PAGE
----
These features of digital television inevitably lead to another important development in the world of available and on demand television, the online media player. Televisions and computers are beginning to merge into an indistinguishable medium where by either one is interchangeable for the other. All the major UK terrestrial TV channels now have an online player of sorts which allows you to watch just about any of the shows you may have missed on you computer at your own convenience. The BBC iPlayer’s slogan of ‘Making the unmissable missable’ really does sum up the whole principle of online players.
Channel 4 have 4OD, ITV have Catch Up and Five have Five Demand. The following are the stated facilities available on the BBC iPlayer.About BBC iPlayer With BBC iPlayer you can catch up with the programmes from the past week. If you are in the UK and connected to the internet you can: Play programmes from the past seven days and watch them on the website through Click to Play (streaming). This works on Windows, Macs, Linux, Nintendo Wii and iPhones – and we’re working on more ways. Download TV programmes and store them on your computer for up to 30 days if your computer supports the BBC iPlayer Download Manager. If you are outside the UK and connected to the internet you can: Listen live and listen again to most of our radio programmes (BBC, 2008).BBC iPlayer is by far the most successful example of online media players at the moment; however the other channels are not far behind.
Due to the increased time the population spends on computers and the internet, online media players are becoming ever more the chosen form in which to watch television programmes. In the UK, for example, the success of the BBC’s iPlayer has created surges in traffic that will require ISPs to add capacity to their networks. Even before the advent of the iPlayer, Ofcom in 2006 said they will need to spend (euro) 830 million over five years. Ofcom says 42 million programmes were accessed via the iPlayer in the first three months after launch in July 2007, and ISPs have called for the BBC to help shoulder the cost of local access infrastructure upgrade.
(Taaffe, 2008.)It is also becoming more and more vital for broadcasters to provide these services for viewers else it is inevitable that they shall end up resorting to free file sharing sites in order to watch the programmes. Broadcasters realise that if they do not make popular programming available for download it is likely to end up being accessed for free on peer-to-peer sites beyond their control.
(Taaffe, 2008.) The use of online viewing and video sharing sites is reaching astronomical figures with statistics such as 48% of internet users using sites such as You Tube in December 2007. In the past year those figures have undoubtedly grown and prove how important it is for broadcasters to keep up with the internet.Another interesting feature of television which has come about in the past decade is the idea of interactivity. The broadcasting industry in the UK is moving into a world of digital plenty leaving behind a far more comfortable and predictable world of analogue scarcity.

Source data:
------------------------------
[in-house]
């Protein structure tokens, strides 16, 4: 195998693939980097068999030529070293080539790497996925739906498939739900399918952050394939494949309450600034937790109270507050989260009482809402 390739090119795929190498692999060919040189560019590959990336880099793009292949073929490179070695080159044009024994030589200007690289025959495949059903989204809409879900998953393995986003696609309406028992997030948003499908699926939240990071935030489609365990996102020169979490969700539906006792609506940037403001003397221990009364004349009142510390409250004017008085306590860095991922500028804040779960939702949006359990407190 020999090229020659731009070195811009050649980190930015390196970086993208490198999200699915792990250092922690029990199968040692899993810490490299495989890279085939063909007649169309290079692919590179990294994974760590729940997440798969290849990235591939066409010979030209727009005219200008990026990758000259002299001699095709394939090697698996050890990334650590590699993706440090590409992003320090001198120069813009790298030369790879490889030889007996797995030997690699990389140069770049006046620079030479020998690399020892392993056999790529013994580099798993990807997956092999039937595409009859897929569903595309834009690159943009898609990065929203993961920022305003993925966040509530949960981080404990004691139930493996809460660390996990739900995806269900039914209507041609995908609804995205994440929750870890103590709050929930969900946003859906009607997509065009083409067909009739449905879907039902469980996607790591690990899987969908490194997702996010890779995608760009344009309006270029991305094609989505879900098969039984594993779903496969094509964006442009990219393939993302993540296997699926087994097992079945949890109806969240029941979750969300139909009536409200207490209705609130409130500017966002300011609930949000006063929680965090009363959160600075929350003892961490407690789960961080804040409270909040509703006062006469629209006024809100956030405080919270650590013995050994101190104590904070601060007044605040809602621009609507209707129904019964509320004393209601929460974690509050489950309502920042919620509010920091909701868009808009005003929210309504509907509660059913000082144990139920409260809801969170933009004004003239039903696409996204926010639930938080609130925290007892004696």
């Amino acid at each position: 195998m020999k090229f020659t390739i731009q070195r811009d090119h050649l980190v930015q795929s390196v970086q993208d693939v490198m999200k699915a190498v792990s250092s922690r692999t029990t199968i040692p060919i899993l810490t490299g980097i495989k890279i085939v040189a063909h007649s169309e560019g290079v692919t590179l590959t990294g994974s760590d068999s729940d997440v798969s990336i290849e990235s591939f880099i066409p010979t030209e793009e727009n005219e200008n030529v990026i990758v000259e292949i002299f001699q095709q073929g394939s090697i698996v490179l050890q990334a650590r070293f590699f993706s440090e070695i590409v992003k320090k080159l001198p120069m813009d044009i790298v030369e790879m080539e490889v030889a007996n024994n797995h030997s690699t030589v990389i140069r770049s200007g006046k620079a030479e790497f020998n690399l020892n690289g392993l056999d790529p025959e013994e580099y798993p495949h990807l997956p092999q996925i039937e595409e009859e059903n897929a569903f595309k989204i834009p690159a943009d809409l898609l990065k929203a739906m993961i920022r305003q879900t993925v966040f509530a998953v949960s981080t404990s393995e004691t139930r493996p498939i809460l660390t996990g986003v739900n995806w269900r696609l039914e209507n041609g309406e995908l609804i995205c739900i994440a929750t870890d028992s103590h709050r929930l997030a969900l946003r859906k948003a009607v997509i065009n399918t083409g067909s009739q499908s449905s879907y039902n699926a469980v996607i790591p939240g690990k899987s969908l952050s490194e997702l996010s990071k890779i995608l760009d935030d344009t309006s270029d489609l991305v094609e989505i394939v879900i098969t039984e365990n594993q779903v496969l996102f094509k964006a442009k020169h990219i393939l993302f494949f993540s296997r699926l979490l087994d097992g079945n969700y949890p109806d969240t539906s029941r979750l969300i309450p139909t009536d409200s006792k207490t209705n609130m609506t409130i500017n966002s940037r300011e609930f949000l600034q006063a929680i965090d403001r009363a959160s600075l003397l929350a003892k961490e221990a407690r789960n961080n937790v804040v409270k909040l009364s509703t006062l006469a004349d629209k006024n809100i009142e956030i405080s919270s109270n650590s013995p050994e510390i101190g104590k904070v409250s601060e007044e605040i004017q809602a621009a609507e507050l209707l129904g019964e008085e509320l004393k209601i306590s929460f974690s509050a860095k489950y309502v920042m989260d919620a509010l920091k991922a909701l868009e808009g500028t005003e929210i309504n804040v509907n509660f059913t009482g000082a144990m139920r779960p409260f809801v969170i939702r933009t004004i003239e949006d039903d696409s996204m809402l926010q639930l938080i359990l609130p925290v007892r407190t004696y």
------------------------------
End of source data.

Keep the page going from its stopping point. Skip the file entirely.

Simultaneously it is attempting to reshape its relationship with audiences with integrated interactive content. As the computer and television consoles in our homes merge and become exponentially more powerful, television executives are increasingly looking to interactivity to woo promiscuous audiences. (Jones in Mathijs ; Jones, 2004.
)Many programmes have their own websites and a variety of different ways in which the viewer can interact with the programmes. Big Brother is a prime example of an interactive multi-platform television programme. The show allows for viewers to access information and participate in voting and opinion based sessions in a number of different ways such as broadcast, internet, interactive TV, mobile SMS and MMS, tabloid narratives, landline phone and so on.Overall it is true to say that television is still very much in existence however the form in which it is broadcast to the nation has changed and is continuing to change dramatically as time goes on. Television is no longer ruled by schedules and terrestrial channels. Instead it is controlled by viewers who are subsequently changing the way television is produced, its content, form and mode of broadcast.Gone are the days where people set their alarms in order to watch the latest episode of their favourite programme, instead, television is made readily available for those who wish to see it whenever and ever more importantly, wherever they want.
It is not uncommon to see people watching TV on their laptops or phones on trains and in other public places. Viewers are demanding what they want to watch therefore broadcasters are having to make their programmes on demand in order to prevent the use of file sharing and peer to peer sites. Television does still exist, however its fundamental definition is most definitely changing.BibliographyArmstrong, S.
(2008) Television Guides Go On Demand. Media Week. [Online] 19th August. Vol. 18 Issue 29, p22-23.
Available From: http://www.mediaweek.co.uk/news/features/840112/ [Accessed: 24th November 2008]BBC. (2008) About BBC iPlayer.
[Online] Available From: http://iplayerhelp.external.bbc.co.uk/help/about_iplayer [Accessed: 22nd November 2008]